• calcineurin-inhibitor-free immunosuppression;
  • kidney transplantation;
  • mammalian target of rapamycin;
  • sirolimus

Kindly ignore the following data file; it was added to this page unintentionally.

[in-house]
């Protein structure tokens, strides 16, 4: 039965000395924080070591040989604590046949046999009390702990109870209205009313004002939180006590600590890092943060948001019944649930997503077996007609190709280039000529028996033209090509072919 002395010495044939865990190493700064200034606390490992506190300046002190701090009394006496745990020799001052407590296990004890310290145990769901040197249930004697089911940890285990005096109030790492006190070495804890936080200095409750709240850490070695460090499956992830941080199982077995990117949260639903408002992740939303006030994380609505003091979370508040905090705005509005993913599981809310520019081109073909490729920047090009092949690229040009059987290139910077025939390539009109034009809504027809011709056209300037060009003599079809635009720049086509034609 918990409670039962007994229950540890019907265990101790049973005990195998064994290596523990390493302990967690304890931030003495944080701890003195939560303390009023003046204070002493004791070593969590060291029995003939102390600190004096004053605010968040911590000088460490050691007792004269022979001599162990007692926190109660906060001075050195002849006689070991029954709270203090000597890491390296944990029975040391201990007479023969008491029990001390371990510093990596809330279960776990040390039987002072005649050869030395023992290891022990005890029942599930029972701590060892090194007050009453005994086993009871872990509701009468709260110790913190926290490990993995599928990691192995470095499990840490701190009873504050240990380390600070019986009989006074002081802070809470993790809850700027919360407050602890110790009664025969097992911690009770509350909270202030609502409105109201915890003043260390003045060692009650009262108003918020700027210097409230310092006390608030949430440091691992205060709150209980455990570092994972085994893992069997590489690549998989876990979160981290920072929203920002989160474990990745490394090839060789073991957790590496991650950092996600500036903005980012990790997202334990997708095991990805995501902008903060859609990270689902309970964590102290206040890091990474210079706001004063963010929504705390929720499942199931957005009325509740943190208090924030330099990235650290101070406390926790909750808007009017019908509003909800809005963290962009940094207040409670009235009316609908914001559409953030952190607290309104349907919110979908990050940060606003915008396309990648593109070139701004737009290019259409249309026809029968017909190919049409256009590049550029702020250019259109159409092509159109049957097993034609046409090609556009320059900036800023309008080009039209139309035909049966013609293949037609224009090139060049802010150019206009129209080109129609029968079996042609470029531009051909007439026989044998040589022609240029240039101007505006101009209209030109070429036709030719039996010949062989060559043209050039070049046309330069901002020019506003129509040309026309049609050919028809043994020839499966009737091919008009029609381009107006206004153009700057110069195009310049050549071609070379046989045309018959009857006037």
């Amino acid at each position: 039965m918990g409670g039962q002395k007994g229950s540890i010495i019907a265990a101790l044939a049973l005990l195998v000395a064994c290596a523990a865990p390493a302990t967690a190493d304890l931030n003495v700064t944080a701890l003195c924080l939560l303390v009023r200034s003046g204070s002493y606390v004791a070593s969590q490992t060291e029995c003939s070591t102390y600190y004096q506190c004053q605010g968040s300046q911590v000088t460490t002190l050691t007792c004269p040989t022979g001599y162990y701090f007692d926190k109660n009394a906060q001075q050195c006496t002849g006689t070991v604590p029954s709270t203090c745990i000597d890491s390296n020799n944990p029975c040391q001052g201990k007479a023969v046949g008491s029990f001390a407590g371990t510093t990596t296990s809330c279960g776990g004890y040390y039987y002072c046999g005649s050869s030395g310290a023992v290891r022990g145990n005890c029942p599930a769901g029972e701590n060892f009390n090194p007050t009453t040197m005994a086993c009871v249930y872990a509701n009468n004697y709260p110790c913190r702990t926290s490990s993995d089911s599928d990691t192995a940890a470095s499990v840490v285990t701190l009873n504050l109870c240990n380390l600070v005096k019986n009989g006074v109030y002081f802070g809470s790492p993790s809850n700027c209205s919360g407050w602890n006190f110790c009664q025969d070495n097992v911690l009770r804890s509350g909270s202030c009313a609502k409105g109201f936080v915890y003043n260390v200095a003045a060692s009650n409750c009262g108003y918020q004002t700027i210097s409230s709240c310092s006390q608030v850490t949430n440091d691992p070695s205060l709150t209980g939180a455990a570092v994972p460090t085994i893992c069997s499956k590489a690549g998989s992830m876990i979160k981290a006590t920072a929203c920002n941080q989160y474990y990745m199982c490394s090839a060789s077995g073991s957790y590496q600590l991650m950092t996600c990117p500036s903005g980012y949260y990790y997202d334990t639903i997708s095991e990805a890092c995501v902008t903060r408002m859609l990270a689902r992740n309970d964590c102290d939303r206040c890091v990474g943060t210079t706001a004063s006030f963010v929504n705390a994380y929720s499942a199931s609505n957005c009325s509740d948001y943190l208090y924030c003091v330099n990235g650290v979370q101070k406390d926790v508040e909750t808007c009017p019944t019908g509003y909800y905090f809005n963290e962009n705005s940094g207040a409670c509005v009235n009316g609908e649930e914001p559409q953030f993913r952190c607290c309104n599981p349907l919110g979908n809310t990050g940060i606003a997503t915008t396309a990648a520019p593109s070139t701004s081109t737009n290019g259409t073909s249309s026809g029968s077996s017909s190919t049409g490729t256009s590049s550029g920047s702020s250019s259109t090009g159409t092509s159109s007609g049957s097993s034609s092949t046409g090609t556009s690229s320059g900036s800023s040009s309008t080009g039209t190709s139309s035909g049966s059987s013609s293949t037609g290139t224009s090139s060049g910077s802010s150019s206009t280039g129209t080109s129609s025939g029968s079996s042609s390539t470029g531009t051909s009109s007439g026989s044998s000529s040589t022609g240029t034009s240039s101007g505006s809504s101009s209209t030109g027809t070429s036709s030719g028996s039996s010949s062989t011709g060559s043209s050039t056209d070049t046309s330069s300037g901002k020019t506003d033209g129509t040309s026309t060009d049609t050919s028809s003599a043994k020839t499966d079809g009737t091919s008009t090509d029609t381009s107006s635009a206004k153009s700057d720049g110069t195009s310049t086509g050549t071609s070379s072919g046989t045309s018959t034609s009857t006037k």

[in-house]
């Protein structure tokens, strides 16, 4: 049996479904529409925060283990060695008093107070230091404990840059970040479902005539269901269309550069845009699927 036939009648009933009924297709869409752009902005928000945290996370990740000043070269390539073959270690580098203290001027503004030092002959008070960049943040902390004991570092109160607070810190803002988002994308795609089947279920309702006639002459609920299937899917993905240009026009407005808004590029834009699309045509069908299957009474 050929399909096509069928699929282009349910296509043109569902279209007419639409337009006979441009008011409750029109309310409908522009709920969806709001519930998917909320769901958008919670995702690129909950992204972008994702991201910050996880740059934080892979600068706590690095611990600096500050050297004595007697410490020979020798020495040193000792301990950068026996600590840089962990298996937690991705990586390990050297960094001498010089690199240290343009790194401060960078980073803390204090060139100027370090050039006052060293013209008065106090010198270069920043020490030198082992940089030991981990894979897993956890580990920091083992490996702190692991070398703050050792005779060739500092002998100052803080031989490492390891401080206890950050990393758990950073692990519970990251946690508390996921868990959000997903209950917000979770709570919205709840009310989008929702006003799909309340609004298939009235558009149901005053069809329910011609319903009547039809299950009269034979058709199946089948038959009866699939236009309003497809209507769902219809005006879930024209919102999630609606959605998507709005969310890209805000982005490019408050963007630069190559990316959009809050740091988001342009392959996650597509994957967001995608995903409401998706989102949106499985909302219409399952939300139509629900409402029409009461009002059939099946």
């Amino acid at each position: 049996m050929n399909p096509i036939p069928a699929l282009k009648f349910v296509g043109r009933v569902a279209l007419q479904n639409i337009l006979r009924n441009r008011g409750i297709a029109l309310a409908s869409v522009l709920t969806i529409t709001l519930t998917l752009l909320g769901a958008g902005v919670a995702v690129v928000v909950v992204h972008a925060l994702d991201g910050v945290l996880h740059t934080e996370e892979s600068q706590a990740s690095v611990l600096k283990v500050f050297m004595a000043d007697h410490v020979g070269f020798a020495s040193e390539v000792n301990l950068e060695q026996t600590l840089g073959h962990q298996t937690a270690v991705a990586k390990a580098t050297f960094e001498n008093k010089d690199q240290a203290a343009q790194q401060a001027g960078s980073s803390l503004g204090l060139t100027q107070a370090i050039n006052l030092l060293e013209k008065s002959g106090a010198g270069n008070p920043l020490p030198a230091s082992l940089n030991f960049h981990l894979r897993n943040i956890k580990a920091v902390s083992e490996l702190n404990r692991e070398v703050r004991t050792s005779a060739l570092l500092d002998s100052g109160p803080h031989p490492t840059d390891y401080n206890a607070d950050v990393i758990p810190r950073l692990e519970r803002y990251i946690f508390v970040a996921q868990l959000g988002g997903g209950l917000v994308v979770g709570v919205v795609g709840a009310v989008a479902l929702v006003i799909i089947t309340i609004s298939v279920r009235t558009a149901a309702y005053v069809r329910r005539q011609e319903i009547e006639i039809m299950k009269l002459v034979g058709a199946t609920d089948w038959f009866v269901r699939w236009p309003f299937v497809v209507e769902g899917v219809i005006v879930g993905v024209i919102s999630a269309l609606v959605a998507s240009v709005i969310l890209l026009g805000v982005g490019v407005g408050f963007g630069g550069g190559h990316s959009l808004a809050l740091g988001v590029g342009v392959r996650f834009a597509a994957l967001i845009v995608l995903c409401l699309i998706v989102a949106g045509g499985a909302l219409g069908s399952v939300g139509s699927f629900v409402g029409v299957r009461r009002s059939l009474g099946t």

Early conversion to a calcineurin-inhibitor (CNI)-free maintenance immunosuppression with sirolimus (SRL), mycophenolate mofetil (MMF) and steroids was associated with an improved 1-year renal function as compared with a cyclosporine (CsA)-based regimen (SMART core-study). This observational follow-up describes 132 patients followed up within the SMART study framework for 36 months. At 36 months, renal function continued to be superior in SRL-treated patients [ITT-eGFR@36m: 60.88 vs. 53.72 (CsA) ml/min/1.73 m2, P = 0.031]. However, significantly more patients discontinued therapy in the SRL group 59.4% vs.42.3% (CsA). Patient [99% (SRL) vs.97% (CsA) and graft 96% (SRL) vs.94% (CsA)] survival at 36 months was excellent in both arms. There was no difference in late rejection episodes. Late infections and adverse events were similar in both arms except of a higher rate of hyperlipidemia in SRL and a higher incidence of malignancy in CsA-treated patients. In a multivariate analysis, donor age >60 years, S-creatinine at conversion >2 mg/dl, CMV naïve(-) recipients and immunosuppression with CsA were predictive of an impaired renal function at 36 months. Early conversion to a CNI-free SRL-based immunosuppression is associated with a sustained improvement of renal function up to 36 months after transplantation. Patient selection will be key to derive long-term benefit and avoid treatment failure using this mTOR-inhibitor-based immunosuppressive regimen.